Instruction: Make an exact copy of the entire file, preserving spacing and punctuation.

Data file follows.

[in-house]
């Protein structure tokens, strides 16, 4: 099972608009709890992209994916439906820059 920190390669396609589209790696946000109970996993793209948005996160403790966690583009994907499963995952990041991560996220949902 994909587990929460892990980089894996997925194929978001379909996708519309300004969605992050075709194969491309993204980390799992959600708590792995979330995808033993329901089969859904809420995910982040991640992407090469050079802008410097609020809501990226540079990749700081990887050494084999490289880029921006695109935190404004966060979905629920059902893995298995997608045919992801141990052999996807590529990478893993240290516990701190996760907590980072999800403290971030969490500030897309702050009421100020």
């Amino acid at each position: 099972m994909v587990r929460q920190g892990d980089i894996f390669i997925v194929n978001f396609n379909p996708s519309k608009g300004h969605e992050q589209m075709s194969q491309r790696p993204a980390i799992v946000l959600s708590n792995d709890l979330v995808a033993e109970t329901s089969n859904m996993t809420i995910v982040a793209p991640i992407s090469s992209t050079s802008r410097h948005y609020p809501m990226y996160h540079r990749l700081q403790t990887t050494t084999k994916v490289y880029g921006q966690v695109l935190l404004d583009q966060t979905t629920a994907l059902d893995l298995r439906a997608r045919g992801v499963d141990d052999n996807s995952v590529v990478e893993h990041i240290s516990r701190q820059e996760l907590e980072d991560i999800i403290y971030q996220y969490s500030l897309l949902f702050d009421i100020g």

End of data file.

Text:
[in-house]
């Protein structure tokens, strides 16, 4: 099972608009709890992209994916439906820059 920190390669396609589209790696946000109970996993793209948005996160403790966690583009994907499963995952990041991560996220949902 994909587990929460892990980089894996997925194929978001379909996708519309300004969605992050075709194969491309993204980390799992959600708590792995979330995808033993329901089969859904809420995910982040991640992407090469050079802008410097609020809501990226540079990749700081990887050494084999490289880029921006695109935190404004966060979905629920059902893995298995997608045919992801141990052999996807590529990478893993240290516990701190996760907590980072999800403290971030969490500030897309702050009421100020």
């Amino acid at each position: 099972m994909v587990r929460q920190g892990d980089i894996f390669i997925v194929n978001f396609n379909p996708s519309k608009g300004h969605e992050q589209m075709s194969q491309r790696p993204a980390i799992v946000l959600s708590n792995d709890l979330v995808a033993e109970t329901s089969n859904m996993t809420i995910v982040a793209p991640i992407s090469s992209t050079s802008r410097h948005y609020p809501m990226y996160h540079r990749l700081q403790t990887t050494t084999k994916v490289y880029g921006q966690v695109l935190l404004d583009q966060t979905t629920a994907l059902d893995l298995r439906a997608r045919g992801v499963d141990d052999n996807s995952v590529v990478e893993h990041i240290s516990r701190q820059e996760l907590e980072d991560i999800i403290y971030q996220y969490s500030l897309l949902f702050d009421i100020g």